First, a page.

How to get involved and travel with Australian Sports Teams
Have you ever wondered how to get involved with Australian Sports Teams?
In this article aims to give you some insight into how members of the 2017 Australian Rowing Medical team got involved and key things to bear in mind if you want to be selected.
One of my goals as a remedial massage therapists has always been to travel the world with Australian Sports Teams. Throughout my career I have been lucky enough to travel internationally with Rowing, Swimming and Cycling.
I took some time to chat to Sarah (Physio) Aleem (Physio) and Kevyn (Sports Doctor) members of the Australian Rowing Medical Team at our Pre-Depeparture Camp in Sydney before we head off to Europe for World Champs.
Kev - "Is this the first Australian Team that you've travelled with and how did you get involved? Yes! It is my first. Part of my sports medicine training program is to be involved with many different sporting teams at local, national and international events. They sent out a mass email to our sports medicine training group about the opportunity to be involved with the Australian Rowing Team.
I applied. and got the job! Having the right qualifications is important as well as putting yourself out there and just applying!
Sarah "Same question!" Yes! I did a professional development course run by Rowing Australia (RA) 2 years ago put on for rowing service providers. After that I sent in my CV & expression of interest to Rowing Australia.
Sarah: Did you know the person to send it to? Yes. I sent it to the head physio at the time (who I met at the RA development course). Unfortunately they left the position. When the new head physio and doctor were appointed I made sure I found out who they were and resent my expression of interest. Persistence and building relationships with the right people is everything!
Aleem: How long have you been involved with national teams and how did you get involved? I started touring in 2013 with rowing. This is my 5th tour with an Australian Rowing Team. I have also worked with Tennis Australia, the Youth Olympics and Development level AFL and Soccer. I got the opportunity through working in a practice that treats a lot of rowers. I wanted to be involved as it's an interesting sport. Finding a practice that currently works with the type of people you want to be involved with can help if you're looking to make a team.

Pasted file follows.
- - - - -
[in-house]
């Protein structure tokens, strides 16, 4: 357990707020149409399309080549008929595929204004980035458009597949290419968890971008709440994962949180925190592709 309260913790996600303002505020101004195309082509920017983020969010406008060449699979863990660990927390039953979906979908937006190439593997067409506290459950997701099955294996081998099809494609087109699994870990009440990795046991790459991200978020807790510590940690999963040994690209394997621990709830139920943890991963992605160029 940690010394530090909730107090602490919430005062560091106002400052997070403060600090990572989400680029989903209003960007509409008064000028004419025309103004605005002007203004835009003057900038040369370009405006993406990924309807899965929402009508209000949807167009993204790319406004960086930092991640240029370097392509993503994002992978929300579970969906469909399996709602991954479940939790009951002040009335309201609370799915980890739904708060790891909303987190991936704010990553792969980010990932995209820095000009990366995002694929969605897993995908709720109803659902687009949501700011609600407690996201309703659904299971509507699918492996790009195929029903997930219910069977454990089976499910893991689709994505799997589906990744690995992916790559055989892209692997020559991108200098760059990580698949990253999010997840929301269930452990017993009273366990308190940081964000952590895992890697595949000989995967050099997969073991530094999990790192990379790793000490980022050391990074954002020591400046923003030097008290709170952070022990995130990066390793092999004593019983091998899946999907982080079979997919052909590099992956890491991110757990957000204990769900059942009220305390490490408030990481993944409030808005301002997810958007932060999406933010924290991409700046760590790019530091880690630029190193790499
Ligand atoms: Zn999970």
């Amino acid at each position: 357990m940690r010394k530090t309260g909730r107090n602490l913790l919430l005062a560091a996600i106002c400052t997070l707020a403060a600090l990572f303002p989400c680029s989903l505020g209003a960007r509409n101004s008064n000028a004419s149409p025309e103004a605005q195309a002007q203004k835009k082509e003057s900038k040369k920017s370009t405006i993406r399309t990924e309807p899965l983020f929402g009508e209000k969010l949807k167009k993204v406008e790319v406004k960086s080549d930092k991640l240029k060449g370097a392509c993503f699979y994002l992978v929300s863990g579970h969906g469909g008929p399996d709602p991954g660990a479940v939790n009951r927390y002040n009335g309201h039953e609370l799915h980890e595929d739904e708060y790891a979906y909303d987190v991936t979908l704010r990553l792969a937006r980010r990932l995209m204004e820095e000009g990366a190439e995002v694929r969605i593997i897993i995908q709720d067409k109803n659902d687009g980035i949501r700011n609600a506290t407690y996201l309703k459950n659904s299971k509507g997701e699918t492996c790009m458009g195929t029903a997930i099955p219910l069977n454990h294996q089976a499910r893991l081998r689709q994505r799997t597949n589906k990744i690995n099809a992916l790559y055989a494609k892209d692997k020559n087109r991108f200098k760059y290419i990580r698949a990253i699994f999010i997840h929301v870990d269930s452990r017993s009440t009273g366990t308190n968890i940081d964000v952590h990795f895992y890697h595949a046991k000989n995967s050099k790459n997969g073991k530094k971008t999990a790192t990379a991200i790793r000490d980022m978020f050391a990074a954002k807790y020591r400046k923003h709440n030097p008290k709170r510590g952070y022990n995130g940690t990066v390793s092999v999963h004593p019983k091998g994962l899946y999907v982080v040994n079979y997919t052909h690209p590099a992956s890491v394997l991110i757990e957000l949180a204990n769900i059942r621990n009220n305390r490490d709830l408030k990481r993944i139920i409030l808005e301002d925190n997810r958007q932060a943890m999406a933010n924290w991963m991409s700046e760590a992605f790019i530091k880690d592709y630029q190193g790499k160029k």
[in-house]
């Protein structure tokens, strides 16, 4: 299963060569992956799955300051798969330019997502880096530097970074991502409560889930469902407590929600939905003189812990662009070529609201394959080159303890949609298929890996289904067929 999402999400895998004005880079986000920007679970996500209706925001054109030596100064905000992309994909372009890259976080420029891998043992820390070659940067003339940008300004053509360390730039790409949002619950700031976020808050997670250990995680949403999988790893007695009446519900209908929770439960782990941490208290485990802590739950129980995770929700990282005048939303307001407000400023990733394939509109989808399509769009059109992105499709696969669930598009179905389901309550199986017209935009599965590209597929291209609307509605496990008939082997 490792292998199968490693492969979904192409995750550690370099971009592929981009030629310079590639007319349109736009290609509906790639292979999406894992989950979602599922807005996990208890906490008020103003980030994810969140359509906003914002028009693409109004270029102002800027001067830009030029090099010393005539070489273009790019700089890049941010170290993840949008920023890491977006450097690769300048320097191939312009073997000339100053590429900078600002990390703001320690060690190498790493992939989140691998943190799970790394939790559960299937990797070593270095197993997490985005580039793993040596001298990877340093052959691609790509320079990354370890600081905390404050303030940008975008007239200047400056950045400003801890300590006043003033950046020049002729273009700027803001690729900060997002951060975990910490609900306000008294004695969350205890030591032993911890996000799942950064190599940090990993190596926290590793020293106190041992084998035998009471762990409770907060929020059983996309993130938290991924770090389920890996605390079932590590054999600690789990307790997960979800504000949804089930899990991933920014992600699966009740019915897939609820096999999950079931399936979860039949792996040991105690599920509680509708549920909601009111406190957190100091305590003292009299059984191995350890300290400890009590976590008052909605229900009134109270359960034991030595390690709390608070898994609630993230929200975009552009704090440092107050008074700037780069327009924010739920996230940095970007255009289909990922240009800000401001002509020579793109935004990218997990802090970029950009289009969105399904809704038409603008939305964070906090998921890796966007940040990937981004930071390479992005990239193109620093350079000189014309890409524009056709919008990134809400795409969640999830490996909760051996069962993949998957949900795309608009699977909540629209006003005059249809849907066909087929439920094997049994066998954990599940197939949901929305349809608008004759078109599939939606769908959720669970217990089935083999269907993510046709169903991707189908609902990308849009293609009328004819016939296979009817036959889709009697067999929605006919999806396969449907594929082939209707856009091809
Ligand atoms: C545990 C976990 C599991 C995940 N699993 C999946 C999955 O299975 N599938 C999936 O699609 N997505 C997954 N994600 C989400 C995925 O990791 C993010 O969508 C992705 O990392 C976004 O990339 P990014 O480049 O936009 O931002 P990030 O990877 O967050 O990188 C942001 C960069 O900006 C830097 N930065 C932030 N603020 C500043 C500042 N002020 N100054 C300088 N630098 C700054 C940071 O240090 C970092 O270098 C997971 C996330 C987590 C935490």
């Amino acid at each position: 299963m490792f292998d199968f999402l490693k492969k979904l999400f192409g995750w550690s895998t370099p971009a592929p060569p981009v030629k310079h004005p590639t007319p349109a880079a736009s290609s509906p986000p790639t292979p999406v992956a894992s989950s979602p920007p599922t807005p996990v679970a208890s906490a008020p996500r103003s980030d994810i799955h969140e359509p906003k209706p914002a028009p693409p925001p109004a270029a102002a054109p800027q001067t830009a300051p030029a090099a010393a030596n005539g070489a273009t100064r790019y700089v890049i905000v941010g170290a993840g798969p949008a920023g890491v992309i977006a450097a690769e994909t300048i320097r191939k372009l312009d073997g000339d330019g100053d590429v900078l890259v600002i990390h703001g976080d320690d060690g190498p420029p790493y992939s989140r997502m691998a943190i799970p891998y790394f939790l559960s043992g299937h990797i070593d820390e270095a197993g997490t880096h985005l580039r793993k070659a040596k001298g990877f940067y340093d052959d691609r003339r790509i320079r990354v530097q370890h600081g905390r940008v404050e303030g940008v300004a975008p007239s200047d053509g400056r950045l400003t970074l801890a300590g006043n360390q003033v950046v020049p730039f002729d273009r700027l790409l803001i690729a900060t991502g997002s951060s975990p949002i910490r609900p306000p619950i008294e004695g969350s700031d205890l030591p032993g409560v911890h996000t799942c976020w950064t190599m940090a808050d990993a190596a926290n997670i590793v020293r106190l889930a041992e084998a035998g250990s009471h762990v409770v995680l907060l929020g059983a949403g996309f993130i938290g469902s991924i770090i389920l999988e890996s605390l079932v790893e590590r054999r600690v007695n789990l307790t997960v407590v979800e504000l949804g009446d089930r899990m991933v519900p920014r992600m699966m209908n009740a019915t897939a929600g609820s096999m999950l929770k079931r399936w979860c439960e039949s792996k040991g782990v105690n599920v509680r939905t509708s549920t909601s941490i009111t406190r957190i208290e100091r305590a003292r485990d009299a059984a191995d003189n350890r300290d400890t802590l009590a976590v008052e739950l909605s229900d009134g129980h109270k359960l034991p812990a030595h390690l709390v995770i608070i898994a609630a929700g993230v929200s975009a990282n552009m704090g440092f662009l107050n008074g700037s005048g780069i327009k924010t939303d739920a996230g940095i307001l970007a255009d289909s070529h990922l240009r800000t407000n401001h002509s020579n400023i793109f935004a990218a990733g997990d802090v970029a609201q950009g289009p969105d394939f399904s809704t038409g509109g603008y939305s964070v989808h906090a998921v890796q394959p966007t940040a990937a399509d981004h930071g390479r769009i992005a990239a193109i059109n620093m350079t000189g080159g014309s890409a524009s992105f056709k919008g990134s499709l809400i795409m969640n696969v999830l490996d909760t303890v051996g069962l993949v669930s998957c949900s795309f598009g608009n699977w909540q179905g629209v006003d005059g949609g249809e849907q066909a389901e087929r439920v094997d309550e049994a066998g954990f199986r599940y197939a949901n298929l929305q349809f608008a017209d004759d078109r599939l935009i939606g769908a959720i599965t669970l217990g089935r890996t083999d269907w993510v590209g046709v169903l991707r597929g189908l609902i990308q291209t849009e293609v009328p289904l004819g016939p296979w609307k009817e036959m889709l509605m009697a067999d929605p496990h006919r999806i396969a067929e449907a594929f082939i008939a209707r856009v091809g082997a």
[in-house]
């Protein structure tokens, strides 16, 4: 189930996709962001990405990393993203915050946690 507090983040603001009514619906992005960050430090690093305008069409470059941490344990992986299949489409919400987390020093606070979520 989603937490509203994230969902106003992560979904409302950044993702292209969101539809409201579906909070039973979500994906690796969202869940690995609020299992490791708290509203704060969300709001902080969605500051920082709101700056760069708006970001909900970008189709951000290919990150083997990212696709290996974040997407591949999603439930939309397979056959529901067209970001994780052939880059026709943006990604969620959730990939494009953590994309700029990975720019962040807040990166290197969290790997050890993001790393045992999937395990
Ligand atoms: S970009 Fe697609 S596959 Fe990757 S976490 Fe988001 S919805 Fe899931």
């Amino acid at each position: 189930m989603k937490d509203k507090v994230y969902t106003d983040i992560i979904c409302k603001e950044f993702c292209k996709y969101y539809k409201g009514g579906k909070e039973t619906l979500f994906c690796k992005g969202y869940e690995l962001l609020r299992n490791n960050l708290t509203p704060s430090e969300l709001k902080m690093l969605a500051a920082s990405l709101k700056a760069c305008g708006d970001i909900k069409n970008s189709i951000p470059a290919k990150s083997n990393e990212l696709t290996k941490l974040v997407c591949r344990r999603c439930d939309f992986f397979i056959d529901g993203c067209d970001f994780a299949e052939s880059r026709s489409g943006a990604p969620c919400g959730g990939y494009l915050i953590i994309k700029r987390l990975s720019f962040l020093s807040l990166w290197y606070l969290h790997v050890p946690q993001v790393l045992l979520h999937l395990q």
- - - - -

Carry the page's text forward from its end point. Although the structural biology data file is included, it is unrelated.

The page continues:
Group: What do you think made the difference when you applying to be part of a National Sports Med Team?
Sarah - My goal was to travel with the Aussie Rowing Team as I love the sport. I set myself a goal and did what it took to get there. It helps that I know the sport. I rowed myself so have a deeper level of understanding about the sport than others who have not participated in it. I was proactive and set up programs in my home state with schools doing rowing screenings. I organised with my clinic to set up rowing sponsorships with members of the Western Australian Sports Institute (WAIS). Through working with local teams you come across the people that are involved at those next levels and they come across you. It's all about building those relationships and getting the right people to know who you are.
Aleem: Yes, Working with local teams and the more the better! You start to understand what it takes to work on a team. There is more involved than just being a good practitioner. It's all about making sure you're a team player and understanding that you are one piece of the puzzle. The team starts to come unstuck when you start to push past your boundaries as a practitioner. We all have to work together and communicate. Through working with local teams the right people start to see that you are a good team player, that you have the right skills sets and would fit into the team culture they are trying to create. Obviously having the right qualifications is important but it's the people you get to know that make the difference.
Kevyn: I agree with the other guys. Communicating is also really important. When you are referring someone who will potentially make a team or someone who is currently on a team send them to the physios that their state institute recommends. They will usually have access to the national team's database of medical history. This helps with continuity of treatment for the athletes, particularly if they are heading overseas. Make sure you email the practitioner for continuity of care but also so you start to build the relationship.
Group: Once you make a team what do you think is important to know and do?
Understand that it is a team environment and there are going to be lots of different personalities. It's your job to make it work.
Learn from the people who have been doing it for long then you! There will usually be a few people who with more experience in the sport than you. Don't be afraid to ask questions and learn as much as you can.
Know your role in the team. Make sure you don't overstep the boundaries of someone else's job otherwise the team can fall apart.
Communicate -Good communication is the key to learning on a team, It;s also important to keep the team up to date with what is going on in the athlete group.
Take something away from experience - Learn as much as you can from the good experiences and even the not so great ones!
Expect the unexpected and go the flow! Not everything runs to plan and you have to learn to be patient. When you're working as part of a travelling team anything can happen and you have to be adaptable to the situation.